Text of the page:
Wednesday, December 31, 2014

Personal Essay: This Time Last Year, by Cecilia Manguerra Brainard

This Time Last Year
Cecilia Manguerra Brainard

This time last year, I was recovering from surgery.

For about seven years, I’d been experiencing stomach pain which I had thought was acid reflux. I addressed it by avoiding rich foods and by taking probiotics. Last year, over the holiday season, the abdominal pain visited me again, only it was more intense, and I had accompanying nausea and chills. I had to go to the Emergency Room. This medical emergency came as a surprise because I’ve always been a healthy person, and the hospital was an alien place to me.

The ER doctor confirmed something was amiss but was uncertain about my condition. I was admitted into the hospital. Suddenly, I was confined in a room, without the freedom I was used to, and with the accompanying indignities of wearing a hospital gown that showed my behind, and of having technicians poking me with needles and subjecting me to numerous tests.

The lowest point of this story was when the doctor talked of my liver and pancreas being acutely inflamed. I remembered behind frightened and thinking I only had one liver and one pancreas. 

Suddenly the concerns that had cluttered my mind -- laundry that needed to be done, Christmas shopping, other deadlines -- lost their importance. All these paled next to the idea that I could have been seriously ill. I remembered friends who had had cancer or some other illness and who had dealt with doctors and treatments. I recalled how they struggled to stay healthy, to stay alive, how they slowly lost ground, and how eventually some went quietly, while others did not.

I had to consider my mortality. I had to ask how I would behave if I were in that situation. Suddenly time was precious, something that must not be wasted. Suddenly my priorities changed; the material and vain matters took the backburner; family and intangibles like peace and happiness took the forefront.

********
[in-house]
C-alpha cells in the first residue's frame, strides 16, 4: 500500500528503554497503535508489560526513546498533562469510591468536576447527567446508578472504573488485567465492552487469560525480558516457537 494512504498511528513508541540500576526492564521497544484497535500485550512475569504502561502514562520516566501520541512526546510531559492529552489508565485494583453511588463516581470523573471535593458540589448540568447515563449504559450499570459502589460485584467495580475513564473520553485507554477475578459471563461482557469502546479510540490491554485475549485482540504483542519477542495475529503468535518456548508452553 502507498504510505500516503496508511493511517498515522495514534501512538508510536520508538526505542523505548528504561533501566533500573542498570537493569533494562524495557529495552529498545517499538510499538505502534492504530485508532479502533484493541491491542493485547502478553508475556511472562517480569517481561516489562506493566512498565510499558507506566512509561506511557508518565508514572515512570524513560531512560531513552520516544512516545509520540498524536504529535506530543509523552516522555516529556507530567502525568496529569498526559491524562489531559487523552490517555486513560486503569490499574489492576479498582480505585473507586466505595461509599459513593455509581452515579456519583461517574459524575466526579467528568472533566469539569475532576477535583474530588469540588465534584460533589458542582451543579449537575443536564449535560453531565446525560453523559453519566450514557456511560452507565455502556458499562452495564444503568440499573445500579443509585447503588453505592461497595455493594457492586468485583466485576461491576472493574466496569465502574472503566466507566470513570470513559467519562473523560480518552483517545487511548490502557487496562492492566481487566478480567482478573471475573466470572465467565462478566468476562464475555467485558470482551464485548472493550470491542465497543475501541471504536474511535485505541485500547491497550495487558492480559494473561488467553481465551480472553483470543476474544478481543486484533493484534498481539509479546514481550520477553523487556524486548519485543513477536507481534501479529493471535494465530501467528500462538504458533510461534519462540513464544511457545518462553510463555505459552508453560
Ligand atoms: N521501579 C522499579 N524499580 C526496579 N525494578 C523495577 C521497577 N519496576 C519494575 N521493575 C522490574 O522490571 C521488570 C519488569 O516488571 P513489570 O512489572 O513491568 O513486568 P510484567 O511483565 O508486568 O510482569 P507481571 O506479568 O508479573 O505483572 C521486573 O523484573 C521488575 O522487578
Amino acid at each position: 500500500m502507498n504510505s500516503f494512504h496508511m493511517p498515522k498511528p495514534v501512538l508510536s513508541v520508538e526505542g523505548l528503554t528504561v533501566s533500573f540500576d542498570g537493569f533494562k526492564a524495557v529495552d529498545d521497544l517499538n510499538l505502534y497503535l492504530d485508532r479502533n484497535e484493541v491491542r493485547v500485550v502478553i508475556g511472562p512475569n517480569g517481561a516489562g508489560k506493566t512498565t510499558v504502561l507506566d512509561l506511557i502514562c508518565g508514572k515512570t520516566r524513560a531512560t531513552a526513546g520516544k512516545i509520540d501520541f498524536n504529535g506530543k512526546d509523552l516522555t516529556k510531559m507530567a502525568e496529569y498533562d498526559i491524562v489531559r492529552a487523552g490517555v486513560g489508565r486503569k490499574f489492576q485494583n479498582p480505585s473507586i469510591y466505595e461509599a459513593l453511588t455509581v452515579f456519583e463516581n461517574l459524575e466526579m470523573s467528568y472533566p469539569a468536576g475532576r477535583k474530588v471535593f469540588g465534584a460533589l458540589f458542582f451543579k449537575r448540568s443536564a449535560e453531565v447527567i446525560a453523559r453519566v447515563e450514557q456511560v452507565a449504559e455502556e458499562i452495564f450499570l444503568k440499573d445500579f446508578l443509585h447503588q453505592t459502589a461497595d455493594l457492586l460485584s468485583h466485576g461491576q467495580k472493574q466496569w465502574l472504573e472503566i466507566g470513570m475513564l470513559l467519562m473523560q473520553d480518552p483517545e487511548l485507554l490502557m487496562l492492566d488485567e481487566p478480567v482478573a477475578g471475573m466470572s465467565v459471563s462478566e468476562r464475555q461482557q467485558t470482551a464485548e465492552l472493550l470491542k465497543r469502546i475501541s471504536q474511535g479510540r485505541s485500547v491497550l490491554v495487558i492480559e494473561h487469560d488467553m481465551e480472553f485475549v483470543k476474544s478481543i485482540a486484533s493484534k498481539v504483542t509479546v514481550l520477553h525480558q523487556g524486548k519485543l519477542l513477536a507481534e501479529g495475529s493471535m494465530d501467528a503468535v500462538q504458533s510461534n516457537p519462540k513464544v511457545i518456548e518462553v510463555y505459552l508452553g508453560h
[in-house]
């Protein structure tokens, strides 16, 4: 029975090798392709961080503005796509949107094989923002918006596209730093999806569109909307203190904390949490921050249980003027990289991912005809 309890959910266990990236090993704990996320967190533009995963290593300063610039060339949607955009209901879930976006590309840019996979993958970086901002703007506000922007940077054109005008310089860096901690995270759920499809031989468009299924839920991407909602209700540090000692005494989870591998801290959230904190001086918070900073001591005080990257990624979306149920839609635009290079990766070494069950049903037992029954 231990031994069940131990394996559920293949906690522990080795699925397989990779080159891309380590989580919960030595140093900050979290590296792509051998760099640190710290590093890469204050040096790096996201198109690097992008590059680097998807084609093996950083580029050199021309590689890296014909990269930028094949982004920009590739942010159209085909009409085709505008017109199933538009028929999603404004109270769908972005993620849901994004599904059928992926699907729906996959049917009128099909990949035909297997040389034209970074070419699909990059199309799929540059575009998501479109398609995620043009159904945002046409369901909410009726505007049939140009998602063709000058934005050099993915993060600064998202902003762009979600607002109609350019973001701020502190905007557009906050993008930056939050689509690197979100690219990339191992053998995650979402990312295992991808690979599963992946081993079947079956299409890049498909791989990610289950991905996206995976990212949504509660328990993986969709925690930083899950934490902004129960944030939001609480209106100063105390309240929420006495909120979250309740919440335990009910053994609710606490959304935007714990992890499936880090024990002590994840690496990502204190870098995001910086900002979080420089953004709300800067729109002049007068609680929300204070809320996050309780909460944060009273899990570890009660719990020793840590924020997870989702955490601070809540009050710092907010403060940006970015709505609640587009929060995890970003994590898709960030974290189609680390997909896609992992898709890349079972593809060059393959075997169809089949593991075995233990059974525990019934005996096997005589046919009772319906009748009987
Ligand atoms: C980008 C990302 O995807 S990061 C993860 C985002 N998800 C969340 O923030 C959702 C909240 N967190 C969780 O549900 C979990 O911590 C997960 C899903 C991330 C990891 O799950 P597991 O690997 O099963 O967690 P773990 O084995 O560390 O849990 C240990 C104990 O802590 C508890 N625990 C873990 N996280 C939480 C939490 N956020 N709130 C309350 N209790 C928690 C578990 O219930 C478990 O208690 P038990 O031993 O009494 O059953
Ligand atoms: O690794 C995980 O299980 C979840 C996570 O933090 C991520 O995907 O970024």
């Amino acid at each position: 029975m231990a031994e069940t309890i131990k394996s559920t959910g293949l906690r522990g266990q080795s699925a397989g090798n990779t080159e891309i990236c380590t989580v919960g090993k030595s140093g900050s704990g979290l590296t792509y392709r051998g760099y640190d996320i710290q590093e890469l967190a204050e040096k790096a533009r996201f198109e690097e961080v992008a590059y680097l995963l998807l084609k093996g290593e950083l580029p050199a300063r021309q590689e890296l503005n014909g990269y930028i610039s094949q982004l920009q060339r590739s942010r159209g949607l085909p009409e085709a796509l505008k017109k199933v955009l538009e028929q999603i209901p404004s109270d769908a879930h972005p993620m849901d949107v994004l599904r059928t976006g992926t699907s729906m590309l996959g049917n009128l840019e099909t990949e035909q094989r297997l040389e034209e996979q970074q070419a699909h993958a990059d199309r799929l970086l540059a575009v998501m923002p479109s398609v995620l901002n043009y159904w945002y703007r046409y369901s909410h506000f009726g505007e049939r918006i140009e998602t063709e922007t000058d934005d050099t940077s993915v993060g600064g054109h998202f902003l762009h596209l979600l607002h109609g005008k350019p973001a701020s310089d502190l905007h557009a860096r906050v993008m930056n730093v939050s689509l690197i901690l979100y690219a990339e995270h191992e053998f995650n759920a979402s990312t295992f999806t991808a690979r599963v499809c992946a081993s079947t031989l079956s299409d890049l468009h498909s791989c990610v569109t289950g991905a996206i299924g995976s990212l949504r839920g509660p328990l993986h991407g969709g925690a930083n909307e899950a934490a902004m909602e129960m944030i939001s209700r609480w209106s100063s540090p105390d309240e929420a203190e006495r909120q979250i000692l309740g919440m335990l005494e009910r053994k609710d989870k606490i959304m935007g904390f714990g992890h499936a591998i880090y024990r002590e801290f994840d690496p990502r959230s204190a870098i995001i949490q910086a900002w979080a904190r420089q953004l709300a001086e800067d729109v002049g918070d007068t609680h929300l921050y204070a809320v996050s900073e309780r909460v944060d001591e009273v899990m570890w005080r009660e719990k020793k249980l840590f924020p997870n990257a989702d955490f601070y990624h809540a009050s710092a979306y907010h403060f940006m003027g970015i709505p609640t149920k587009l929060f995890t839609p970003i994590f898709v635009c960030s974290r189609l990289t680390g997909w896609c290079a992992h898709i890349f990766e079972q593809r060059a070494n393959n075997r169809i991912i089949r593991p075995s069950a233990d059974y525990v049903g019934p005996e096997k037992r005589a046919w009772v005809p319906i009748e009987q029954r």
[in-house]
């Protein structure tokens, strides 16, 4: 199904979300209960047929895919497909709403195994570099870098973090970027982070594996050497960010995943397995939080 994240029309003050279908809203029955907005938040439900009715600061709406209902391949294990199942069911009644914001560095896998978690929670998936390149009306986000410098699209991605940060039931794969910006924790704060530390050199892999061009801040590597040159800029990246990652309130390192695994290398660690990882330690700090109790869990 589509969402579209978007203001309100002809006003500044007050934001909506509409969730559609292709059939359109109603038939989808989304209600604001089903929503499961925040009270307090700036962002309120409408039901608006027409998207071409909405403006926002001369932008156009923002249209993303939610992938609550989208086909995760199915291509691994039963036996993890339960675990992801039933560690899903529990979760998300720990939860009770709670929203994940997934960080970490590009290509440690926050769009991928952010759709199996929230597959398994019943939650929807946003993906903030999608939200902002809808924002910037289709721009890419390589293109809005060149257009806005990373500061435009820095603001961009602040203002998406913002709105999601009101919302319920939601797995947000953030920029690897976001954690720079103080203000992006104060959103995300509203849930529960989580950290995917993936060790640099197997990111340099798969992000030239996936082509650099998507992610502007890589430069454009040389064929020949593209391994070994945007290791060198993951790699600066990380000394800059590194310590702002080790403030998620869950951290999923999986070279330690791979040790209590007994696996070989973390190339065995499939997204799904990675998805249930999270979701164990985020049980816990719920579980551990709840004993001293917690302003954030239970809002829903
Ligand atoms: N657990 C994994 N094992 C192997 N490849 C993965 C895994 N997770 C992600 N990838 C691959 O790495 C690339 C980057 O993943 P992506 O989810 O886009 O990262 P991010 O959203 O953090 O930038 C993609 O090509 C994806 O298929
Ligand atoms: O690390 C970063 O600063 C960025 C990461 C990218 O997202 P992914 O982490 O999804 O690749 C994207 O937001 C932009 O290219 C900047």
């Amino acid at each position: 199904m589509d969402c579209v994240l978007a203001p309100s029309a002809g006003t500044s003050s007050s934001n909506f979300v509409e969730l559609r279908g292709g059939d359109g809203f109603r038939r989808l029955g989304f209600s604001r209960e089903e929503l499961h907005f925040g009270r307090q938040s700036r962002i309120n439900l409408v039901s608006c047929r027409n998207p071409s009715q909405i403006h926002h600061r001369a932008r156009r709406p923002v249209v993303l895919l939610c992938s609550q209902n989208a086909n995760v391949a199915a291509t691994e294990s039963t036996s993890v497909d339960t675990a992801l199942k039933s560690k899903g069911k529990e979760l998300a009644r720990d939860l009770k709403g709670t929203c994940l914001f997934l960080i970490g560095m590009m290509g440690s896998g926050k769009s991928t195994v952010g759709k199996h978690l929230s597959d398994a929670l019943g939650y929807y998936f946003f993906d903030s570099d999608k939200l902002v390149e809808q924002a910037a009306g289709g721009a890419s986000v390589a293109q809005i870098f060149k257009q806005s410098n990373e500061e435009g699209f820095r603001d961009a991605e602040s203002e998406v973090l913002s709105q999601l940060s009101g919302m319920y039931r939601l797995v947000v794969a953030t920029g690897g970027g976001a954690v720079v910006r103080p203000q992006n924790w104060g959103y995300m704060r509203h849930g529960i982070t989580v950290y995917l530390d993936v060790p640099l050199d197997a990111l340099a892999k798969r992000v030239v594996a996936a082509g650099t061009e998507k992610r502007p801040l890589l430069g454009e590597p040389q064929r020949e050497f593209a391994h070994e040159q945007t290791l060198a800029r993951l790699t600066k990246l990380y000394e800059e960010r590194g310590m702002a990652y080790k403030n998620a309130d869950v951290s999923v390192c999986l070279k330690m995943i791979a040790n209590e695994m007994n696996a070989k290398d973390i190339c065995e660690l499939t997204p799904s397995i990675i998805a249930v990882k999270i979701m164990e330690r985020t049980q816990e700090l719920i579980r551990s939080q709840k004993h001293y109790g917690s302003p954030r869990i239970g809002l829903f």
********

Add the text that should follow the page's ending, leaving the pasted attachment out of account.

For almost 24 hours I was not sure what was wrong with me. It was as if my life was on a balance and it could swing either which way. I prayed, and I tried to be brave for my family’s sake.
After a battery of tests, the team of doctors had a diagnosis: choledocholithiasis, meaning a gallstone was stuck in my common bile duct. They said the gallstone had to be removed from the bile duct, and the gallbladder also had to go.

This diagnosis was a relief to me and my family. While there were still risks, this was a far better situation than I had imagined. There was still some medical drama that had to be overcome, but basically, I had the two procedures and after a six-day stay in the hospital was discharged. Suddenly, from being a sick person, I was fine and healthy and could resume my life. I could go back to my deadlines and other mundane concerns.

But in fact, my time in the hospital had changed me.

I’m mortal, I realize that. I’m here only for a little while. But during this short journey of mine, I will do my best not to waste my time on irrelevant, petty matters. I will try not to fret and worry, nor be upset, nor dwell on negative matters. I will avoid vexing people and situations. I will try to use my talents the way I believe God wants me to. I will serve my family and the circle of people that God has placed near me. I will try to be God's tool, broken though it may be. 

It's a cliche, but true: Life truly is short, and every moment is a gift that needs to be appreciated.

Happy New Year!

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           Tags: health, hospital, gall bladder, surgery
           This is all for now,

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